Table of Contents

Handbook on Medical Tourism and Patient Mobility

Handbook on Medical Tourism and Patient Mobility

Edited by Neil Lunt, Daniel Horsfall and Johanna Hanefeld

The growth of international travel for purposes of medical treatment has been accompanied by increased academic research and analysis. This Handbook explores the emergence of medical travel and patient mobility and the implications for patients and health systems. Bringing together leading scholars and analysts from across the globe, this unprecedented Handbook examines the regional and national experiences of medical tourism, including coverage of the Americas, Europe, Africa, the Middle East, and Asia. The chapters explore topics on issues of risk, law and ethics; and include treatment-focused discussions which highlight patient decision-making, patient experience and treatment outcomes for cosmetic, transplantation, dentil, fertility and bariatric treatment.

Chapter 2: Medical tourism – concepts and definitions

John Connell

Subjects: economics and finance, health policy and economics, politics and public policy, public policy, social policy and sociology, health policy and economics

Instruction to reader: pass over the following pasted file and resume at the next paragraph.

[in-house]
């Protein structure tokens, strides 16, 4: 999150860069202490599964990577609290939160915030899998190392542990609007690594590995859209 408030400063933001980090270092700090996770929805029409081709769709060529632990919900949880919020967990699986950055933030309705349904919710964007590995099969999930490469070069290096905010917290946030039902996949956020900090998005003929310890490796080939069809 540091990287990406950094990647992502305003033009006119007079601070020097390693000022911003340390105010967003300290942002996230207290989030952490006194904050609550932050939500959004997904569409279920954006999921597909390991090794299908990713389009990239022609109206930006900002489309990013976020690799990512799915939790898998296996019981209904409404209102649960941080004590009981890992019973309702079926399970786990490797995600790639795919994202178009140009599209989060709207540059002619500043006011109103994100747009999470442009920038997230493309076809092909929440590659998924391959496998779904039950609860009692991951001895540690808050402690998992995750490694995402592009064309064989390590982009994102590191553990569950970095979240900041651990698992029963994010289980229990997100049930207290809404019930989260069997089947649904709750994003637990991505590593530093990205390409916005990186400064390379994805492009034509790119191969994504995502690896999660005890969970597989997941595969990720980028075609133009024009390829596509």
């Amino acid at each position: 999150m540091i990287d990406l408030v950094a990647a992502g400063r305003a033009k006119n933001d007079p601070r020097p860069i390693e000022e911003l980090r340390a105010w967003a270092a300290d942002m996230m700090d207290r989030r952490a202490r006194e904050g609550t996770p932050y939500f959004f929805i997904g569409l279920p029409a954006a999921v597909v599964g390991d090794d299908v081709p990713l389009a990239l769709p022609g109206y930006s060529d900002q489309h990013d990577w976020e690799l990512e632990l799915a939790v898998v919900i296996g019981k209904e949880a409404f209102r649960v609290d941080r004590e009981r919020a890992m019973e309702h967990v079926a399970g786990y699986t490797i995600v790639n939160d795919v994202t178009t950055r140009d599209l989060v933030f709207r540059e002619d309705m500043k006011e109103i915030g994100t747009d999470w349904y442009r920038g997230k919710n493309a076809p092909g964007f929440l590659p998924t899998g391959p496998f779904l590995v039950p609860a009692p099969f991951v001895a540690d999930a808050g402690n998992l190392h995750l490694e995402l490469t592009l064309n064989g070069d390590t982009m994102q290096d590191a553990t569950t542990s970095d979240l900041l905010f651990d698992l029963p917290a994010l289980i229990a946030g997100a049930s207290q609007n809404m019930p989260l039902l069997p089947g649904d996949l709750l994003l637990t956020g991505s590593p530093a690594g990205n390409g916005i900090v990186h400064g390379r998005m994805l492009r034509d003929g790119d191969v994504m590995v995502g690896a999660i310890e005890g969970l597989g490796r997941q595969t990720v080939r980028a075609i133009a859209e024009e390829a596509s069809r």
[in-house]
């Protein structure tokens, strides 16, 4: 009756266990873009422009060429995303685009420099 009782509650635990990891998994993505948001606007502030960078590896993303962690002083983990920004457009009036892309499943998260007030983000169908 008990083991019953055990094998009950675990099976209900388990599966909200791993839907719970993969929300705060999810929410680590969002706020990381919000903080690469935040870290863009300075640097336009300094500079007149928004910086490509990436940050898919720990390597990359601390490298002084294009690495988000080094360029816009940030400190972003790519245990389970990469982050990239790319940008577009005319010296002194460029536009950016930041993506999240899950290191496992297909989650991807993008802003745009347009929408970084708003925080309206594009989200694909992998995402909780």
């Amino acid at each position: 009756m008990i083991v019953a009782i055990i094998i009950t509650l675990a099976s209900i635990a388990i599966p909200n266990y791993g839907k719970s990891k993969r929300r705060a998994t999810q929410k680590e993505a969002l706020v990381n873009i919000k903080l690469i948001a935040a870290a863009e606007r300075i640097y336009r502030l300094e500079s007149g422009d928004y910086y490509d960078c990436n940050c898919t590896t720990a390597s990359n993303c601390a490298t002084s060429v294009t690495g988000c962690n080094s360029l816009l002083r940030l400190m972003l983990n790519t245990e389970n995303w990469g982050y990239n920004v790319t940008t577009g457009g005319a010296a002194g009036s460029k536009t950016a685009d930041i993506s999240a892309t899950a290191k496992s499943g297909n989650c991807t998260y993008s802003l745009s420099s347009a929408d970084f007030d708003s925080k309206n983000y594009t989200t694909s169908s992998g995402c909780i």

Medical tourism has never been effectively defined. It is usually conceived as relatively recent travel from the global ‘north’ to the ‘south’, but is much more complex and scarcely new. Definitions take varying note of intent, procedures (that usually exclude wellness and sometimes dentistry) and the role of actual tourism. Refugee movements, formal transfers across adjacent borders, return of diasporic patients, movements of the desperately ill, and the search for ‘last resort’ cures, raise moral, cultural and political issues and challenge easy definition. Balancing medical care, intent, need, duration, gravity and tourism is difficult, and emphasises the extraordinary social, geographical and medical diversity of medical tourism. International medical travel, or transnational healthcare, provide more all-embracing definitions for cross-border movements for medical care, with medical tourism more appropriate for circumstances where tourism plays a substantial role, but medical tourism is likely to remain the primary term since it meets industry’s populist needs.

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